A possum trapper was lost in the remote, heavily forested Waima Ranges for 22 hours before being found by a rescue party.
He was found safe and well at about 2.50pm yesterday and walked out of the ranges with a police and civilian search and rescue (SAR) team who had entered the challenging search zone at about 9am.
The man was able to phone police on Wednesday evening after he and another Department of Conservation (DoC) contractor became separated in the steep, rugged ranges in the south Hokianga.
The area is in the district overseen by DoC's Kauri Coast office.
''It's good news, he's safe, they're on their way out,'' operations manager Stephen Soole said yesterday afternoon.
The two pest control contractors had been laying a trap line in the Waima Forest's Kokako Block, as part of a programme to protect one of the country's biggest populations of the rare kokako songbird.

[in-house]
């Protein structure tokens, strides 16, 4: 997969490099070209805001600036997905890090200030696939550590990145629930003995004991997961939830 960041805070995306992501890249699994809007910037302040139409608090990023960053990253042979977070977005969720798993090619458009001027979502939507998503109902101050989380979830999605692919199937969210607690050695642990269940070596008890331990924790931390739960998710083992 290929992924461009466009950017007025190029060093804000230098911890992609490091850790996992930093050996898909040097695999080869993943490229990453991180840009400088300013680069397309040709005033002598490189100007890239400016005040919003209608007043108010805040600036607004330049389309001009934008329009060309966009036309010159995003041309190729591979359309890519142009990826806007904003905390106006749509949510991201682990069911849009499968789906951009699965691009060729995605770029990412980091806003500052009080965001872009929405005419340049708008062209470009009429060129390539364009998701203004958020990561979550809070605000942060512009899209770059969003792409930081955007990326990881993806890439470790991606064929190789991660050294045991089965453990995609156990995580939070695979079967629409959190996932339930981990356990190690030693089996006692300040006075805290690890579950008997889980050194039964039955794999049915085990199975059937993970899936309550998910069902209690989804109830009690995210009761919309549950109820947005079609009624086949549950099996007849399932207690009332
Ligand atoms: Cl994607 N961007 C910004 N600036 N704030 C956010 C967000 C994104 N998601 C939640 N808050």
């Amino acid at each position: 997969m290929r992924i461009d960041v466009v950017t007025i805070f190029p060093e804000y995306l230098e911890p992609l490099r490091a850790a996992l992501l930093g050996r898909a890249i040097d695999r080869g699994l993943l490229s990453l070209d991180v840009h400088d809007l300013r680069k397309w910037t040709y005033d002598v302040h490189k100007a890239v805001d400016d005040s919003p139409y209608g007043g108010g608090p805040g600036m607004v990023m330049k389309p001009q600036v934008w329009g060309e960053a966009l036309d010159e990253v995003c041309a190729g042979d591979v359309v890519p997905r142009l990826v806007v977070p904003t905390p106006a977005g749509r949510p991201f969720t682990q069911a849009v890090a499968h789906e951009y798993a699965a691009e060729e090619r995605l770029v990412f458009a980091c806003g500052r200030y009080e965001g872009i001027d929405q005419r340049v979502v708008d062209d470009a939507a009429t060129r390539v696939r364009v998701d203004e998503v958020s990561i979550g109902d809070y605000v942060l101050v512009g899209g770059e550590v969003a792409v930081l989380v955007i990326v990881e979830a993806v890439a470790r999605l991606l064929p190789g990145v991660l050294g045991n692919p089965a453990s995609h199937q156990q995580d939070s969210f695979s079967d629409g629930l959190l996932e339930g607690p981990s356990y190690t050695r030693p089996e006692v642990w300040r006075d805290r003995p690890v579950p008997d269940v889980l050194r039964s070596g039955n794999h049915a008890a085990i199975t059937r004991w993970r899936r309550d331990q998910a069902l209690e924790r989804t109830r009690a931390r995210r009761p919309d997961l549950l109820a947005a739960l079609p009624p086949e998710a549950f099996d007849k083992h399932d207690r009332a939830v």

They were expected back out around 5pm on Wednesday, but by then one had made it to a tramping hut in the area and the other was unable to find his way there.
As darkness and rain closed in, he managed to find a high point where his cellphone worked to notify police of the situation.
As he was well equipped with warm clothing and outdoor gear, he was told to stay put overnight.
Because of nightfall, the search and rescue team could not enter the remote territory until yesterday morning. The team accessed the forest from Waimamaku, west of the Waima Ranges and 15km south east of Opononi, at about 9am.
The search covered part of the 27km long historic Waoku Coach Road through highland plateau and dense forest between the small settlements of Waima to the north and Tutamoe to the south.
The area is one of Northland's highest points and, adjoining the Waipoua and the Matarau forests, the Waima is part of the largest remaining continuous tract of native forests in Northland.
It is understood the rescued man is from Whirinaki in the South Hokianga. The walk out of the forest was expected to take up to two hours.